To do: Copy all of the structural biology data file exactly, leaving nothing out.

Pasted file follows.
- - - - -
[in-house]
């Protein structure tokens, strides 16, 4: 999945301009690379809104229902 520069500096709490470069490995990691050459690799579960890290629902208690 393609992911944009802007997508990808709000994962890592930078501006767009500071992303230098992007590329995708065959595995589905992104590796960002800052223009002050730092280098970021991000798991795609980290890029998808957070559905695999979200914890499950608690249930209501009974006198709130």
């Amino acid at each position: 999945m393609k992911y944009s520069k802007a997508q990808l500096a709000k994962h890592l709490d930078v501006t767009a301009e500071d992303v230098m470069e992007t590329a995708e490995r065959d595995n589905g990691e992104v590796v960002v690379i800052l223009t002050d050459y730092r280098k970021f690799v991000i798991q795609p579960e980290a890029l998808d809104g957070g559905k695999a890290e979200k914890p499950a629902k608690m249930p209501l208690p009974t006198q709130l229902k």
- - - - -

[in-house]
């Protein structure tokens, strides 16, 4: 999945301009690379809104229902 520069500096709490470069490995990691050459690799579960890290629902208690 393609992911944009802007997508990808709000994962890592930078501006767009500071992303230098992007590329995708065959595995589905992104590796960002800052223009002050730092280098970021991000798991795609980290890029998808957070559905695999979200914890499950608690249930209501009974006198709130």
């Amino acid at each position: 999945m393609k992911y944009s520069k802007a997508q990808l500096a709000k994962h890592l709490d930078v501006t767009a301009e500071d992303v230098m470069e992007t590329a995708e490995r065959d595995n589905g990691e992104v590796v960002v690379i800052l223009t002050d050459y730092r280098k970021f690799v991000i798991q795609p579960e980290a890029l998808d809104g957070g559905k695999a890290e979200k914890p499950a629902k608690m249930p209501l208690p009974t006198q709130l229902k």